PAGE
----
A two-year delay between the first single and the first album can be deadly for a hip-hop artist. For an MC identified not with an American scene, but with the British variant grime, it's potentially even more dangerous. It doesn't help that Lady Sovereign, the self-proclaimed "white midget" who's long been tipped as grime's surest shot at crossover success, has long professed her own distance from the style's center. Or that hip-hop fans tend to look askance at London accents. Or that much of Public Warning has leaked over the past two years. In spite of Sov's anti-stereotyping inveigling on Public Warning's "My England" ("We ain't all squeaky clean / We ain't all posh like the Queen"), it's difficult not to make the comparison to Sex Pistols, which encountered similar skepticism when Never Mind The Bollocks turned out to be the band's singles plus some new tracks.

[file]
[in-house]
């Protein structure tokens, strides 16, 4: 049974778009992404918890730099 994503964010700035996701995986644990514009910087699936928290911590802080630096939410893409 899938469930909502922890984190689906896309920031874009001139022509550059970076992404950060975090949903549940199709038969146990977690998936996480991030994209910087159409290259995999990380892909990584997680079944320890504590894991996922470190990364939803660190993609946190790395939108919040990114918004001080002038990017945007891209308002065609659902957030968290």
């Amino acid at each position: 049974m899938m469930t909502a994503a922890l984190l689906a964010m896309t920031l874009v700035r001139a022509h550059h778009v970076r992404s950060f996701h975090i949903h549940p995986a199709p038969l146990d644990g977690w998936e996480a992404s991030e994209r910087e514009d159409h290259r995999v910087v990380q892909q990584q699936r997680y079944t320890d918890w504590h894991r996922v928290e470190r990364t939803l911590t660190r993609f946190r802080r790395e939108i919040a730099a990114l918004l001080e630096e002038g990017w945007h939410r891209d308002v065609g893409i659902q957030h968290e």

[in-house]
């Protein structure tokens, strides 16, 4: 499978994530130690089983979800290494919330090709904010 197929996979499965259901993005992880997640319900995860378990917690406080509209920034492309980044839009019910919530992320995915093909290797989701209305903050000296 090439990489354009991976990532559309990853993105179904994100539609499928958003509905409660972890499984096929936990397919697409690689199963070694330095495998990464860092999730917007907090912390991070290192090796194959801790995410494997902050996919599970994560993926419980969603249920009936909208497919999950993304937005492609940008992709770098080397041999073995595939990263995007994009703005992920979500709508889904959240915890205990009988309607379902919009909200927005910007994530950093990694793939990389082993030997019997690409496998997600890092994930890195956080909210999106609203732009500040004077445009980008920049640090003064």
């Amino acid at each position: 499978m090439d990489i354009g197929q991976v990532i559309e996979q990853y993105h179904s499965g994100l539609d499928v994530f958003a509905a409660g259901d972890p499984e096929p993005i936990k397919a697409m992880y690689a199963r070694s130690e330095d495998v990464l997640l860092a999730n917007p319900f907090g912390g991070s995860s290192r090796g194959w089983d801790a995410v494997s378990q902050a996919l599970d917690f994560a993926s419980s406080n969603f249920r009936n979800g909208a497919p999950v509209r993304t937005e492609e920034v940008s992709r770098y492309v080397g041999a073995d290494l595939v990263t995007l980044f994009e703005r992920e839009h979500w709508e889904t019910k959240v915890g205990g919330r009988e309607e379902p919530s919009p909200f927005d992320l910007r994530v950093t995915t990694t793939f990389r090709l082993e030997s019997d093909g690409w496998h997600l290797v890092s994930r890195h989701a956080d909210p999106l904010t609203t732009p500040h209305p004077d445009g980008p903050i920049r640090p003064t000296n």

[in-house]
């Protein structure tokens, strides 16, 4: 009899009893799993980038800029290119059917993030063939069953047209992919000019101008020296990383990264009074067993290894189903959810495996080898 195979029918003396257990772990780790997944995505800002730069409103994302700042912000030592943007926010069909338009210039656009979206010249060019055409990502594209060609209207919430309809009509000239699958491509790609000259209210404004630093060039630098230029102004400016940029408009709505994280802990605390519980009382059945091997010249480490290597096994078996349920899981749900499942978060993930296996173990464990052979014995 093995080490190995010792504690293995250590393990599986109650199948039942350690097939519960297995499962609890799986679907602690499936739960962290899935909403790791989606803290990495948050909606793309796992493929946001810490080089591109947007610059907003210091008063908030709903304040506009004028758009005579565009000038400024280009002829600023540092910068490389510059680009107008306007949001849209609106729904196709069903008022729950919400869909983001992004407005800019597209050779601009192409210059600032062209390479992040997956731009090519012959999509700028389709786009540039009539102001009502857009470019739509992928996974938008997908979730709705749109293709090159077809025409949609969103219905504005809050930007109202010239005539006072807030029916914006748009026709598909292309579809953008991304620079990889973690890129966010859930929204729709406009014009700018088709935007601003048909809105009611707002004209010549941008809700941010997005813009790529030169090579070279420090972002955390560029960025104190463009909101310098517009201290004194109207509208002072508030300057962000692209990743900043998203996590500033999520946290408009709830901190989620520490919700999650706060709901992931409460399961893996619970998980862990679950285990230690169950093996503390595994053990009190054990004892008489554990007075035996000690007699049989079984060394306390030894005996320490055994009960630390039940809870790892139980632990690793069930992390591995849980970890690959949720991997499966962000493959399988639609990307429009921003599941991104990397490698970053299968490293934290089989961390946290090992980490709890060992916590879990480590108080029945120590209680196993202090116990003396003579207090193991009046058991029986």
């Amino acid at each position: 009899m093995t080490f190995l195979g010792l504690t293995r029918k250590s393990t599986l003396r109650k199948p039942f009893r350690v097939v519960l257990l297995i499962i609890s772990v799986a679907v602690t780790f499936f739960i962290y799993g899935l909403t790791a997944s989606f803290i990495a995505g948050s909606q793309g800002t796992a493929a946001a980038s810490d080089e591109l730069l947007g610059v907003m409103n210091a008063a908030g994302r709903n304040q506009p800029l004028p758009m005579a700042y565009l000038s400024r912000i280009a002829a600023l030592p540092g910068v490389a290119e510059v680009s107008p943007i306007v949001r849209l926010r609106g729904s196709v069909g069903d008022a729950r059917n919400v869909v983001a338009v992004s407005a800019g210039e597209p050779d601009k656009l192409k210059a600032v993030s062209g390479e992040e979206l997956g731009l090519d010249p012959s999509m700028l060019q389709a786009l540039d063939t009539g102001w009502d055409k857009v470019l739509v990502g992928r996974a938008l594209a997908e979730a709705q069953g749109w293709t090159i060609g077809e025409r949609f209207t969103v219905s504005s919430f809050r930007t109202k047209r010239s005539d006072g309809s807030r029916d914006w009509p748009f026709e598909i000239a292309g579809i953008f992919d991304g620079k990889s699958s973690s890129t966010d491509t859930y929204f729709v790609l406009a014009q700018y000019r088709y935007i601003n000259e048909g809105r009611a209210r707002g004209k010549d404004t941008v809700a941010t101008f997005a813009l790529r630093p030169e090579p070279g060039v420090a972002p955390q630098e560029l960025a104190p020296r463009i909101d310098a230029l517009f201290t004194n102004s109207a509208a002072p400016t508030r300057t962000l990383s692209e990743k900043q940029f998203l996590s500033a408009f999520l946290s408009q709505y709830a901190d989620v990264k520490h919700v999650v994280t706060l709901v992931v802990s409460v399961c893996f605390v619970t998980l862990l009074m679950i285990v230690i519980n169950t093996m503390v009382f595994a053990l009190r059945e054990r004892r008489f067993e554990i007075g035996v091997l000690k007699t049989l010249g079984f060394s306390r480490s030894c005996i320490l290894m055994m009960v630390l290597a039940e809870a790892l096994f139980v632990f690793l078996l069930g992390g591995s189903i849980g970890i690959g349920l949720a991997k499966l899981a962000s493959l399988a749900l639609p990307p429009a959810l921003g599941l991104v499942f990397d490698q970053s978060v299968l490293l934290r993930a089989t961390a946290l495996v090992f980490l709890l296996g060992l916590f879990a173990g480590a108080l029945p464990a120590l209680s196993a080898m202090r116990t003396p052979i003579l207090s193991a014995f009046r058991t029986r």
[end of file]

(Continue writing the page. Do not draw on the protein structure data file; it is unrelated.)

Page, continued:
Also like the Pistols, Sov is at her best when she's laying on the scorn. "Tango" is a girl-fight classic, snapping on a rival who layers on liquid-tan ("On your English breakfast / Place her next to the bacon / She could be the beans") And "Hoodie" mocks fashionistas: "You're hurting my eyes / You really should revise your dress sense before you walk on by." But even a moment as snarling as the obvious anthem "Love Me Or Hate Me" (presented twice, the second time with an appealingly offhanded Missy Elliott guest verse) is buoyed by sonic accoutrements that hint at Specials-style ska-pop as much as grime's PlayStation-fueled beat-smithery and hip-hop's drop-the-bomb bass. Even if Sov doesn't cross over the way she or Def Jam might want her to, she still sounds like an original—even for people who know half the songs already.